Space

ESA astronaut captures intriguing video of Russian space launch from orbit

ESA astronaut captures intrigu...
The ascending Soyuz rocket can be seen in the upper right-hand corner
The ascending Soyuz rocket can be seen in the upper right-hand corner
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The ascending Soyuz rocket can be seen in the upper right-hand corner
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The ascending Soyuz rocket can be seen in the upper right-hand corner

We're used to seeing space launches from the ground, but when the Russian Progress MS-10 cargo spacecraft lifted off on November 16 from Baikonur cosmodrome, Kazakhstan, ESA astronaut Alexander Gerst had the best seat in the house. Orbiting 400 km above the Earth on the International Space Station (ISS), Gerst captured a time-lapse video of the ascending Soyuz rocket as it began its two-day journey to the station.

The video was taken by a camera installed in the European-built Cupola module programmed to take images at regular intervals. Replayed at normal speed, the first 15 minutes of the unmanned Progress spacecrafts flight is compressed to around one minute.

Progress launch timelapse seen from space

The video shows a number of highlights of the launch. First, the Soyuz-FGs strap-on rocket boosters separate followed by the booster core, which burns up in the Earth's atmosphere. Meanwhile, the Progress separates from the rocket and continues on into orbit with its 750 kg (1,653 lb) of propellant, 75 kg (165 lb) of oxygen and air and 440 l (96.8 gal) of water for the ISS.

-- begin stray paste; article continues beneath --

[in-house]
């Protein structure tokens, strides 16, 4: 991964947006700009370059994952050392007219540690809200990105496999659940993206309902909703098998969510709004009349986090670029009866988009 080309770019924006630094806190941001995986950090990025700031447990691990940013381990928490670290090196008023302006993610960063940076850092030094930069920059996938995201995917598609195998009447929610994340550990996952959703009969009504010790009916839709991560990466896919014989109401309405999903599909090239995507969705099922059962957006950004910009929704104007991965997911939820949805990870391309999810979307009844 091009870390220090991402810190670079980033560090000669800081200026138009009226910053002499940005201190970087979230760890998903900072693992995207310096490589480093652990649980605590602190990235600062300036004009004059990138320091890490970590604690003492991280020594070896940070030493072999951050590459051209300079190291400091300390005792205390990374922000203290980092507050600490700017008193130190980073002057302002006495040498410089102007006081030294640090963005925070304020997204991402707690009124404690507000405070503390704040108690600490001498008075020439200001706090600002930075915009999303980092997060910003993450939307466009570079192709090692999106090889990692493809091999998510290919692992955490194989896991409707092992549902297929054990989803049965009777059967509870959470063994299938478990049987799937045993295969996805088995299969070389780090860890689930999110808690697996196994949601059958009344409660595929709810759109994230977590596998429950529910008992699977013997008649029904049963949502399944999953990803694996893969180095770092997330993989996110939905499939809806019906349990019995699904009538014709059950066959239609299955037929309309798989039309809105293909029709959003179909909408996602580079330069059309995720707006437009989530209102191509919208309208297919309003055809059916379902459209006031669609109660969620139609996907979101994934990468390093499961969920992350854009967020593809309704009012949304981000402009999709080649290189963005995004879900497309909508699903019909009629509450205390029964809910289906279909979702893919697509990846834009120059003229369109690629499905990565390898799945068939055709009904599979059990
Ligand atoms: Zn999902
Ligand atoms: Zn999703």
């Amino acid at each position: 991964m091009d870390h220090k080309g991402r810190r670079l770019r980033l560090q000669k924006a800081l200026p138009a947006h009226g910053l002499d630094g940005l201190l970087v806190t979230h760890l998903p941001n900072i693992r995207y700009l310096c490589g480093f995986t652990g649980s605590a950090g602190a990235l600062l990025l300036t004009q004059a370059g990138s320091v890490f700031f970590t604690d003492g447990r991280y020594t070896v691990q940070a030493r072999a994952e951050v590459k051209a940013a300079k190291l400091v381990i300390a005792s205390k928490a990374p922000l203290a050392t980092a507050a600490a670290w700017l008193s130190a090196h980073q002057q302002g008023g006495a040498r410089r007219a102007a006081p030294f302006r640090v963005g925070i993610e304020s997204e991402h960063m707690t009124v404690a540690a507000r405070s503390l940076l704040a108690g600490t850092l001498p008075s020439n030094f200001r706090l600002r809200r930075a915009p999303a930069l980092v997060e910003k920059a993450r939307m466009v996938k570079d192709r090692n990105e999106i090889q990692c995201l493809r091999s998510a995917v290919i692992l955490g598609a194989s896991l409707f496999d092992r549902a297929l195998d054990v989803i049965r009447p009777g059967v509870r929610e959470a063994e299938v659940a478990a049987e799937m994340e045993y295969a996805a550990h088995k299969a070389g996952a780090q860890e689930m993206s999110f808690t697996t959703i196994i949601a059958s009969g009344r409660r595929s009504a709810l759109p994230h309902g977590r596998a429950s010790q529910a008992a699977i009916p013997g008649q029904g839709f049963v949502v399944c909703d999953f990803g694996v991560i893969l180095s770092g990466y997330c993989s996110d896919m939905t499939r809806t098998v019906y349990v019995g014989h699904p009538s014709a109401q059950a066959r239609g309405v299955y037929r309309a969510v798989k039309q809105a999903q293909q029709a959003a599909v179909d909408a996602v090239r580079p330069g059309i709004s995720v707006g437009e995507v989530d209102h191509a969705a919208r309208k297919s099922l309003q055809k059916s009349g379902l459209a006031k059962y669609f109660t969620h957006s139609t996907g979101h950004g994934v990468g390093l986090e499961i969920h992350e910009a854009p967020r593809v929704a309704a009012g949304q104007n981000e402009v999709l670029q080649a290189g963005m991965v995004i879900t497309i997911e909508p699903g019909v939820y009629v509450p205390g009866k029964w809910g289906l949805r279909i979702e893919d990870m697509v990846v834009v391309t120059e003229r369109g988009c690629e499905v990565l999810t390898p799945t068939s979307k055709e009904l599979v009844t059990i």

This isn't the first time that a rocket launch has been seen from orbit. The crew of Gemini 7 witnessed the lift off of Gemini 6A in 1965, but it isn't easy. Not only does the spacecraft have to be in the right place and at the right distance, but the small flame of a rocket against the glare of the Earth means that the launch has to take place at a time when the sun is still rising or setting at the pad location.

Source: ESA
Video: ESA/NASA

1 comment
Brian M
Strangely, despite all the other amazing videos of space exploration from far more distance places, this seems to say more than the others about mankind's place in space.